Today, we’re going to talk about why gold is down and why it’s likely going much higher. I’ll also show you some charts that will help guide you along the way.
First, let’s talk about gold’s pullback. Gold tumbled last Friday and has been in a downtrend since. This broke an uptrend that I thought should hold. But the market likes to make a fool out of everybody.
So what happened? Two things:
1) Rising real rates, and
2) the Fed is scaring the gee willikers out of traders.
Let’s deal with the Fed, first.
Jaw-Flapping Stokes Fears
See, in the past week, four of the Fed’s 18 policy makers flapped their jaws about MAYBE reducing the Fed’s bond buying — currently running at $120 billion a month — by year’s end.
Bond investors collectively browned their trousers and responded by pushing up yields on longer-duration Treasuries, steepening the spread between rates on two- and 10-year debt to around the widest in more than three years.
This reminds battle-scarred investors of what happened during the market’s Fed “taper tantrum” in 2013. If you can remember, that’s when Federal Reserve Chairman Ben Bernanke announced that the Fed would, at some future date, cut back on bond purchases. Stocks wobbled lower a bit … but gold fell by more than 25%.
Why did gold over-react? Because of that rise in long-term yields I talked about. Bonds went from very little yield to a decent yield, all on expectations. Since gold doesn’t have a yield, investors looking for safety shuffled some money from gold to bonds.
Real Yields Are the Real Deal
This brings us to the second point: Real yields. The real yield is the 10-year bond minus inflation. It’s been drifting lower for a long time. And that, in turn, pushes up gold because ultra-low yield bonds lose every contest to gold.
But what happened recently? Yields have gone up … and real yields with them. And that’s weighed on gold.
I believe this is short-term. Gold is going higher for all sorts of reasons. And I’m going to show you some charts to explain why.
We’ll start with a chart of gold and real yields …
This shows the inverse relationship between real yields and gold. In fact, real yields are probably the most important predictor of gold prices in the short term. You can see real yields are rising. And that’s weighing on the metal.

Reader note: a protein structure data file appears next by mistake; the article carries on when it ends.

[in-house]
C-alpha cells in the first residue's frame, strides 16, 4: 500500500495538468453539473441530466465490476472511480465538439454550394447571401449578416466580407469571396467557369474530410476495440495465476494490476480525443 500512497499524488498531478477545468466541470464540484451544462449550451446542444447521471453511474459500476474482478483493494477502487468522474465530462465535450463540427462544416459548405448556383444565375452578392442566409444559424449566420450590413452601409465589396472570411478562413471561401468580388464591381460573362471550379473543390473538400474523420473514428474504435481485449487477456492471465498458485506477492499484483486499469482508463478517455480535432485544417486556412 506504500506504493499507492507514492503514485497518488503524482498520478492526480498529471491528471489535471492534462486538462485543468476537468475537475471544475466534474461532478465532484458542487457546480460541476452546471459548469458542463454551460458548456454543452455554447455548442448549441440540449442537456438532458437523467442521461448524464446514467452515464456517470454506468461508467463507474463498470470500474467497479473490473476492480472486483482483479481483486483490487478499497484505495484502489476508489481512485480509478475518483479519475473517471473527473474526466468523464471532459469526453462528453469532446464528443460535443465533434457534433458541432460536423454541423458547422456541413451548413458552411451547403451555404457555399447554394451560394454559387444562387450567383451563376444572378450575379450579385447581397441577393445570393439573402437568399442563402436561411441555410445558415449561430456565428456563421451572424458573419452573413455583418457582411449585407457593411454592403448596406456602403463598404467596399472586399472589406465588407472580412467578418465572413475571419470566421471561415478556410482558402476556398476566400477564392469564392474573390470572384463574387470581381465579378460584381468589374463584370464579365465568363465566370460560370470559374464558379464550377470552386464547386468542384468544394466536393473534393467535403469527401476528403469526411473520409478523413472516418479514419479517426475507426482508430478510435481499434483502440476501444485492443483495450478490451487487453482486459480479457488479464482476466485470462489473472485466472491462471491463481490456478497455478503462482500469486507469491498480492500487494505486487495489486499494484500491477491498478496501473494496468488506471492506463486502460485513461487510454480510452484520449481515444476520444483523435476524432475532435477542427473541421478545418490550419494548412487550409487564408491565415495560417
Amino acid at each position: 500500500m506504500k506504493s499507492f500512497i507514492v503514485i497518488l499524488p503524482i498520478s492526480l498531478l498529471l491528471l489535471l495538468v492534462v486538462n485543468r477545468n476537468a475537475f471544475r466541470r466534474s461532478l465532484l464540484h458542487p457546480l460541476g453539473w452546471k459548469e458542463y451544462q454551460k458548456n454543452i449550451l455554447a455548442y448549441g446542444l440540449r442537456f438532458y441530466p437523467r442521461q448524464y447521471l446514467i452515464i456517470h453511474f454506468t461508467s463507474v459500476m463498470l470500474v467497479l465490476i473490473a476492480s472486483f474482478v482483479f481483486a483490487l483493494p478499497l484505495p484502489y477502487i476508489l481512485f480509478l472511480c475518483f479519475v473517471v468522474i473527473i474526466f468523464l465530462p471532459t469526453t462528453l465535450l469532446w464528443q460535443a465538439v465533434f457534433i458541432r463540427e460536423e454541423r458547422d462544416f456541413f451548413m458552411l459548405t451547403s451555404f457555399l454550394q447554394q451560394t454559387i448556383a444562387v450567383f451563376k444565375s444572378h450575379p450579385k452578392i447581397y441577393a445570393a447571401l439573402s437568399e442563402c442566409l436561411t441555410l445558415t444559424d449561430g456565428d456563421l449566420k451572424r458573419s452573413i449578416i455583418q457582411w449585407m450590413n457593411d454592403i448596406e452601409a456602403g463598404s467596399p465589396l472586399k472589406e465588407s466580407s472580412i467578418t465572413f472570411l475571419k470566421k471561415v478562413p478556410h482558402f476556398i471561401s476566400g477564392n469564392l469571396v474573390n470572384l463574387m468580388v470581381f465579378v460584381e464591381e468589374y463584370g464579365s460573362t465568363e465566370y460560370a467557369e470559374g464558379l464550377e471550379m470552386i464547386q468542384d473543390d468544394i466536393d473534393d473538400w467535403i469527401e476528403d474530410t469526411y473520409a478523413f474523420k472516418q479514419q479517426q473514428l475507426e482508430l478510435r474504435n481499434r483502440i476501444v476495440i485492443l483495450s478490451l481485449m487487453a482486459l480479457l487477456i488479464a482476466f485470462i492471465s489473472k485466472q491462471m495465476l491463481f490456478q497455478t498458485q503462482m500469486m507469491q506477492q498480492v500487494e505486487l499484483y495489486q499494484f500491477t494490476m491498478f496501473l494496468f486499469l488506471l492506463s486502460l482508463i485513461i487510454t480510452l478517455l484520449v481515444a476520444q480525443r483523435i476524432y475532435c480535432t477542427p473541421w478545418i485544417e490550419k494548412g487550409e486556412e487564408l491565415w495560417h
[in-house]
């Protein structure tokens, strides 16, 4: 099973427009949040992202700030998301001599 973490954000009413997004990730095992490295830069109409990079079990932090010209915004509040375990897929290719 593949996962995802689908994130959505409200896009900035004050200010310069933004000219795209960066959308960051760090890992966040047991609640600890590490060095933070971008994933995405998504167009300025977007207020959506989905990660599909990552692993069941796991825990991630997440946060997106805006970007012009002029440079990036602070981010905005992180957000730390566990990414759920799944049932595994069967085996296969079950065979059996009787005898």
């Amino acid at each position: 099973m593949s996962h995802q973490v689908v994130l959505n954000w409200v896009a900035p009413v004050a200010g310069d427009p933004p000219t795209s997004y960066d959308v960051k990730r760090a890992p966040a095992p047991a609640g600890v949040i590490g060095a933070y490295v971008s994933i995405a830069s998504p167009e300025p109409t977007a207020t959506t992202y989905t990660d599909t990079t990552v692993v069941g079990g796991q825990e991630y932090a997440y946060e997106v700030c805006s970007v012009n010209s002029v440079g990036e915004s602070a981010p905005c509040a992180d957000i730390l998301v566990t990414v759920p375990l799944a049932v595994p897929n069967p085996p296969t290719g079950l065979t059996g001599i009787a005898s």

But will yields stay low?
As I said, four of the Fed’s policymakers are talking about how the Fed will have to wind down bond buying. But half of the remaining policymakers are talking about inflation and higher rates.
The latest was St. Louis Fed President James Bullard. On Wednesday, he said that everything that generates higher inflation is pointing in the same direction: UP!
And he singled out deficits. If you think that fiscal deficits lead to higher prices, those are “off the charts,” Bullard said.
Well, funny enough, consumer inflation — the cost of living — surged in December. The consumer price index (CPI) rose 0.4% last month according to a government report released on Wednesday, the largest gain since August. That makes for a year-over-year rise of 1.4% — still below pre-pandemic levels. But a lot higher than it has been in a long time.
Gold is well-known as a hedge against inflation. It probably won’t take too many more signs of inflation heating up for real rates to go lower — because real rates account for inflation — and for investors to start stocking up on gold.
In the meantime, talk about a bargain bonanza!
Gold Miners Are Cheap!
Here’s a chart from the commodity specialists at Sprott. It’s an eye-popper.
As you can see, free cash flow yields from the gold miners are at all-time highs, while valuations are at all-time lows. Gold miners’ balance sheets are clean and debt levels are low, which makes for positive net cash. Capital expenditures (Capex) is also near lows. And earnings expectations are shifting into higher gear. Dang right, gold miners are bargains.
So when should you buy? I have one more chart for you, this one is of the SPDR Gold Shares (NYSE: GLD), the world’s biggest gold ETF. It tracks the price of gold closely.
You can see that anytime the GLD tests its 200-day moving average, that’s usually a great time to buy. That’s because the 200-day moving average is seen as a dividing line between the long-term uptrend and downtrend. When the GLD — and gold — tests that, investors are panicking. And counterintuitively, that’s a great time to buy gold.
Looking at this, it’s easy to see gold is close to starting a run back to AT LEAST its highs from August. And it could go much higher.
After all, President-elect Joe Biden just made a speech in which he said America should “set aside deficit concerns” in spending to fix infrastructure, healthcare and more.
The sky’s the limit on spending. That’s usually bearish for the dollar, and quite bullish for gold.
All the best,